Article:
The uncommon common swift

Reader Jacques Hausser, a Swiss biologist, sent some lovely YouTube videos of swifts, who rarely land anywhere, and can’t even take off from the ground. Their diet consists entirely of insects.

The swifts shown are common swifts, Apus apus, which are anything but “common”!

Their most amazing feature (from Wikipedia):

Except when nesting, swifts spend their lives in the air, living on the insects caught in flight; they drink, feed, and often mate and sleep on the wing. Some individuals go 10 months without landing. No other bird spends as much of its life in flight. Their maximum horizontal flying speed is 111.6 km/h. Over a lifetime they can cover millions of kilometers

Their range is shown below (breeding range in red, wintering range in blue):

Jacques’s comments are indented. I highly recommend watching all three videos, which are mesmerizing and will also cheer you up. (Matthew Cobb is a big fan of swifts.)

The  first is a general purpose one to celebrate the swifts (7th of June was the swifts’ day, you missed this one—and I missed it too).

The following ones are parts of a study of behaviour in flight (remember, these birds are permanent flyers except in the nesting season).

Grooming in flight:

Capturing prey:

 

12 Comments

  1. Randall Schenck
    Posted July 15, 2020 at 1:47 pm | Permalink

    Some of the best glider pilots in the world. If you do a lot of mowing with a tractor you get to see some great flying by the purple martins. It is amazing to watch up close. You are almost sure they are going to hit something but they never do.

  2. Posted July 15, 2020 at 1:54 pm | Permalink

    As I write this I can see swifts wheeling and dashing through the sky. They’ve been here only since the first week of May and in a couple of weeks they’ll have disappeared as suddenly as they arrived. More than any other bird, swifts are “summer”.

  3. Dean Reimer
    Posted July 15, 2020 at 2:26 pm | Permalink

    What do they do for sleep?

    • Jacques Hausser
      Posted July 15, 2020 at 2:40 pm | Permalink

      At the evening they climb up up to 2000 m above the soil (checked by radar) and then altern gliding and sleeping with short periods of flapping.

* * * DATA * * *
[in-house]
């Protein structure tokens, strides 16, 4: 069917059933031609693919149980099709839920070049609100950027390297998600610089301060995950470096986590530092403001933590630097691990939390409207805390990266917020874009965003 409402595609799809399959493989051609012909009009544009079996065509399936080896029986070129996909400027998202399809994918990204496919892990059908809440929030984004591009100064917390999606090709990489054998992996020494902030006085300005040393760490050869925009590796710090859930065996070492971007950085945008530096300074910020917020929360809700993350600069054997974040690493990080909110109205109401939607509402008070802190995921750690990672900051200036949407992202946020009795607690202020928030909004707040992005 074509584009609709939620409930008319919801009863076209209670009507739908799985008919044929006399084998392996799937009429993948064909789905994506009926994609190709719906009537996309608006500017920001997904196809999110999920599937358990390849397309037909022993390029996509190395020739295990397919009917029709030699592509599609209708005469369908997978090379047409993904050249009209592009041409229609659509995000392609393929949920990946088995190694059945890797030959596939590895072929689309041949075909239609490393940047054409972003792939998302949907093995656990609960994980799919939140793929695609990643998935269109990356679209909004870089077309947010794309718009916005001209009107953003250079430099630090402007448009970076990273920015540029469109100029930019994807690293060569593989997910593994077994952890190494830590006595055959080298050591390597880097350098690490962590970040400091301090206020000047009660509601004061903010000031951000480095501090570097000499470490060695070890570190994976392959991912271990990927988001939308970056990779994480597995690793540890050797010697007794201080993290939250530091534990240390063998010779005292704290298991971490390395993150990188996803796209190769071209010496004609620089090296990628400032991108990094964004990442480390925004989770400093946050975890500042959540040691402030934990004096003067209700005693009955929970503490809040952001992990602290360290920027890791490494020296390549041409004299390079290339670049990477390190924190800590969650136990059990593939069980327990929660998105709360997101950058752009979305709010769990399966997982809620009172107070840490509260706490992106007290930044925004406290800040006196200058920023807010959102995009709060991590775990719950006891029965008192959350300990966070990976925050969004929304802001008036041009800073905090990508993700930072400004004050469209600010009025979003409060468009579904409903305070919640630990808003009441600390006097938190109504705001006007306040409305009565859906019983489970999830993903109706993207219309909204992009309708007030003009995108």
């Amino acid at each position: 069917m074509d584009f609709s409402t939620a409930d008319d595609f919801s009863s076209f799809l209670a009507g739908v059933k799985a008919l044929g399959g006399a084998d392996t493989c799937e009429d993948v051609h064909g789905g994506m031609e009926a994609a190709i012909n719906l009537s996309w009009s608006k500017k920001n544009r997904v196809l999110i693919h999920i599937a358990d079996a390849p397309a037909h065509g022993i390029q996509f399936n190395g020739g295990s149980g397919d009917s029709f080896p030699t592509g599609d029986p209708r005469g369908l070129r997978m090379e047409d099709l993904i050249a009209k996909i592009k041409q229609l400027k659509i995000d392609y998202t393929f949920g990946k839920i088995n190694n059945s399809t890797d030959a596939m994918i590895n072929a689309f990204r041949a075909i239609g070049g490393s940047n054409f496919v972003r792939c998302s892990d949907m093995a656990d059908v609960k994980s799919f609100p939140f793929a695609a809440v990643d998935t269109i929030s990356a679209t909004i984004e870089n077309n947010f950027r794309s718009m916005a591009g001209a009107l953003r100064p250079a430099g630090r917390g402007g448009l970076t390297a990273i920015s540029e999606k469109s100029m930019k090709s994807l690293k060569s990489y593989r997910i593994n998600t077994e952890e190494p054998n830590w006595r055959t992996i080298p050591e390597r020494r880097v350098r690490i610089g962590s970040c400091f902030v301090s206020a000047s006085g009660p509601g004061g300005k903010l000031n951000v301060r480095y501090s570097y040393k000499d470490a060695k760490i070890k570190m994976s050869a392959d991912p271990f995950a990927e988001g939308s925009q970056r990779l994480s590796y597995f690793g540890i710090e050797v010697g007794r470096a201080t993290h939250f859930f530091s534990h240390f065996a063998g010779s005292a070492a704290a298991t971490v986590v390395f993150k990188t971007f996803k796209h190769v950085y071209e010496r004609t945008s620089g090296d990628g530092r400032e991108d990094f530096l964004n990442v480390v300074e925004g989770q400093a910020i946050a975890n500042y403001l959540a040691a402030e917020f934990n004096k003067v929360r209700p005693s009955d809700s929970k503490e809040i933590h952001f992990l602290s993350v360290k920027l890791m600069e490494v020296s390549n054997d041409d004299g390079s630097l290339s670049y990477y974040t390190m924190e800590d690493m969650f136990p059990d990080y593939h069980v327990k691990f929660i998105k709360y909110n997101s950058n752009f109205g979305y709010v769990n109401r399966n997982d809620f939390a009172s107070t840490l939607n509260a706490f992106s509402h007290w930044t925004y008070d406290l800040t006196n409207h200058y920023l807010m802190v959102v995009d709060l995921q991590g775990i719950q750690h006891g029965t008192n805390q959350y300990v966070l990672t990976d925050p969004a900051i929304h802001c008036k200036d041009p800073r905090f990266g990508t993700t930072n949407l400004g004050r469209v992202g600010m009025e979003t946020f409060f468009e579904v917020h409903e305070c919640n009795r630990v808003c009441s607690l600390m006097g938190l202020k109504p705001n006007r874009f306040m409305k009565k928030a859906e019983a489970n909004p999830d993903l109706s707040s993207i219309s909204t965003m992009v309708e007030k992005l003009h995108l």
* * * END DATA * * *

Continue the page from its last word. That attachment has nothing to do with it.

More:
• amyt
      Posted July 15, 2020 at 6:46 pm | Permalink

      1/2 brain on. 1/2 brain off if I’m not mistaken.

  4. Jacques Hausser
    Posted July 15, 2020 at 2:32 pm | Permalink

    These videos were produced by Jean-François Cornuet with a Panasonic GH5 at 180 shoots per second. you can find more info here.

    • rickflick
      Posted July 15, 2020 at 4:17 pm | Permalink

      My browser gives a warning about the site. I wonder if it’s just unfamiliar with the french formats. I turned back.

  5. Posted July 15, 2020 at 3:31 pm | Permalink

    Closest relatives are hummingbirds btw

  6. BJ
    Posted July 15, 2020 at 4:52 pm | Permalink

    Those facts from the Wikipedia paragraph are incredible. The wonders of nature truly never cease!

  7. amyt
    Posted July 15, 2020 at 6:44 pm | Permalink

    I love swifts. They have nested in my chimney every year for the last 25+ years. I look forward to their symphony ever year. Makes the cat a little crazy, though.

  8. Max Blancke
    Posted July 15, 2020 at 7:28 pm | Permalink

    I rate this one not just interesting, but damned interesting.

  9. David Harper
    Posted July 16, 2020 at 1:28 am | Permalink

    “Their maximum horizontal flying speed is 111.6 km/h.”

    Ah, but what’s the *average* airspeed velocity of an unladen swift?


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